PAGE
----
The architectural shape of the city of Brno is definitively formed from the beginning of the 1860s. A German and German-Jewish population and capital predominated. Brno became an important industrial city of the Austria-Hungarian Monarchy. A typical city of the 19th century comes into being in terms of city planning and architecture. The construction of the local Ringstrasse, on the model of Vienna, is begun in 1861. Remarkable architects connected with the building of the Vienna Ringstrasse (Ludwig Förster, Theophil Hansen, Heinrich Ferstel) work out of Brno. Additional artists who permanently settle here come from Vienna and from Germany (Josef Arnold, August Prokop, Alois Prastorfer, Germano Wanderley) or work as “guests” for only one realization (Eduard van der Nüll and August Siccardsburg, Anton Hefft and Robert Raschka, Ferdinand Fellner and Hermann Helmer).
Although several urban city plans are prepared (J. Esch, 1845; J. Seifert, 1855; L. Förster, 1860; J. Lorenz, 1861) a competition for a design for expanding the city was announced at the end of 1861. The commission included three basic requirements: preserving the public promenade at Koliště park, creating spaces for military purposes and reserving a space for the construction of theatres, universities and libraries. In April 1862 the jury granted the 1st prize to the Brno architects Moritz Kellner von Brünnheim and Franz Neubauer and the 2nd prize to Josef Arnold. The victors were consequently commissioned to create a so-called combined plan which was consequently rejected by a monumental campaign due to the marked reductions to the green belt for the public. The definitive plan was submitted in February 1863, the detailed preparation of which was assigned to Franz Neubauer. The construction of the Brno Ringstrasse was initiated along the model of Paris, Barcelona and Vienna. An essential change to the definitive plan for Brno consisted of the abandonment of the principle of fluidity in favour of aesthetic aspects with an emphasis on the placement of the Evangelical church. The Brno Ringstrasse became a small version of the grand Vienna style concentrating all of the basic administrative functions within the area of the removed fortifications.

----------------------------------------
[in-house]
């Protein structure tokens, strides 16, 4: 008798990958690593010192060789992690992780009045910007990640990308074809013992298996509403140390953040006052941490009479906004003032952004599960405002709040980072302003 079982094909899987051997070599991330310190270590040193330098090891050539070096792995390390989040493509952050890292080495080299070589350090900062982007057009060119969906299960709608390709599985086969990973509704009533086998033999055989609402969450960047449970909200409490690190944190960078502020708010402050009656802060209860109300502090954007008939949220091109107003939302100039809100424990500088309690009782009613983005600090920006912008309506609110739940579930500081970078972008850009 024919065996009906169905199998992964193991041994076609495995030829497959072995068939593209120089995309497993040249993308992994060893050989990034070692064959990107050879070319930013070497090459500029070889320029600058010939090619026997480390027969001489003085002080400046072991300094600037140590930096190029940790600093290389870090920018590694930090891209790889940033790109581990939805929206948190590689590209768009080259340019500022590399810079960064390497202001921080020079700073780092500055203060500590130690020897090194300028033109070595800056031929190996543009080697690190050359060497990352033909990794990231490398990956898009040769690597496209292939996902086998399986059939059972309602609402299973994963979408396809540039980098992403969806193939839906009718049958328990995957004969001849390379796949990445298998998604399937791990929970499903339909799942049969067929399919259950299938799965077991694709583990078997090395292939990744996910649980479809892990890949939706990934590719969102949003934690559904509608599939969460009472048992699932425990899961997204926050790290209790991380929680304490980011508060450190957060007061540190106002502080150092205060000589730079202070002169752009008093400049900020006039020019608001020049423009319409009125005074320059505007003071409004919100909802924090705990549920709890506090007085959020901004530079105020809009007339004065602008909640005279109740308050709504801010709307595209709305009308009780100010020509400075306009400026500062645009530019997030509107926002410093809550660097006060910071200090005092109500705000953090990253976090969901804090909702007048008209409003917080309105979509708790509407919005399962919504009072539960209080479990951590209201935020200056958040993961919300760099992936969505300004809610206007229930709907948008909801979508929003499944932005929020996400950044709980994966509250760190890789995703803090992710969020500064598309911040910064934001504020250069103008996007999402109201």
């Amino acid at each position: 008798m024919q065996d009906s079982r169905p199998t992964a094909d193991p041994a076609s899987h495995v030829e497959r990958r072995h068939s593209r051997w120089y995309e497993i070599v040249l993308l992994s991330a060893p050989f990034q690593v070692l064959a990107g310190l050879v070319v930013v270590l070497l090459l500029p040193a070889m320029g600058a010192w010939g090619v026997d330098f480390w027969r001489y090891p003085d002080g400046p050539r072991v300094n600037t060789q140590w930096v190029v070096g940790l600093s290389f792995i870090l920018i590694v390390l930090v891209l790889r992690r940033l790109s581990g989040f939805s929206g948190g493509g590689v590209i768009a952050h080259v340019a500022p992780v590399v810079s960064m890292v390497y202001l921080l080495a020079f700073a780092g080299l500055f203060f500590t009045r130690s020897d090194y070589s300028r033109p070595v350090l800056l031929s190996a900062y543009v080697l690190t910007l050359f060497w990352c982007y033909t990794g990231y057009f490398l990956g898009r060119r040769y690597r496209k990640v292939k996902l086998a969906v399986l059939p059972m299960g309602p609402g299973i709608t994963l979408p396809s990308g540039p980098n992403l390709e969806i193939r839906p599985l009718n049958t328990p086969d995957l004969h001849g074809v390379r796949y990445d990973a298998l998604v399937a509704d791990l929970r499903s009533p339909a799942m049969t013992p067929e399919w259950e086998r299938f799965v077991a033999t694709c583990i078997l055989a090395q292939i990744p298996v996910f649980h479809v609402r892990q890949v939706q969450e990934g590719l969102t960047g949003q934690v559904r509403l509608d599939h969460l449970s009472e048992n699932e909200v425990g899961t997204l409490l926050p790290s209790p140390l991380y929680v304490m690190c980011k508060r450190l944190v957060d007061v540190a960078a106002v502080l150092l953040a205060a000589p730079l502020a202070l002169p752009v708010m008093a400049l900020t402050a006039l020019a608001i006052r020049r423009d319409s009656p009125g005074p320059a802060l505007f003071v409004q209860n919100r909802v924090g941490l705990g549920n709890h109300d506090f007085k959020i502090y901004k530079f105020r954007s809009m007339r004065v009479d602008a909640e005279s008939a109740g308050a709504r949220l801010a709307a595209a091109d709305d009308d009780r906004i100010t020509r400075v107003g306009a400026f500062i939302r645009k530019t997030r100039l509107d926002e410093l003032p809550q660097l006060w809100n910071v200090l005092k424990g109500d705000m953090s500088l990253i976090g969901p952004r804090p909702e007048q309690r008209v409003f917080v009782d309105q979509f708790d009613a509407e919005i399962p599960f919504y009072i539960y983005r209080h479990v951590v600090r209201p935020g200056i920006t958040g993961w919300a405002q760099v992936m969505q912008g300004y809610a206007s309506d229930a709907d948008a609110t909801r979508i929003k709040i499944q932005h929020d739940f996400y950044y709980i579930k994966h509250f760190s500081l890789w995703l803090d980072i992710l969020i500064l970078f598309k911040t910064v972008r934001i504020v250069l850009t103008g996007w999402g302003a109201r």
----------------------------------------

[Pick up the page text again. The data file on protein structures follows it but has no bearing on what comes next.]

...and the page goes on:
The first villa colony in Brno came into being on the slopes above Augarten (Lužánky) park between today’s Drobného streets (earlier Huterova/Huttergasse, later Sadová/Parkstrasse) and Černopolní street (Schwarzfeldstrasse). The author of the city planning idea was apparently one of the renowned architects of the Vienna Ringstrasse, Heinrich Ferstel (1828–1883). He designed the Johann Bergl Palace (1860–1863) and the Evangelical so-called Red Church (1862–1868) for the Brno Ringstrasse. Ferstel’s favourite Brno builder Josef Arnold (1824–1887) designed and realized the first structures of the oldest Brno Villa colony on the slope above Augarten (Lužánky): Karl Kaiser Villa (Černopolní/Hutter Gasse 39, 1860); his own Villa (Drobného 26, 1862), Karl Giskra villa for the lawyer and later Brno mayor in 1866–1867 (Drobného 28, 1862), the villa for the lawyers Franz and Josef Adamczik (Drobného 30 and Schodová 14, 1863; later torn down).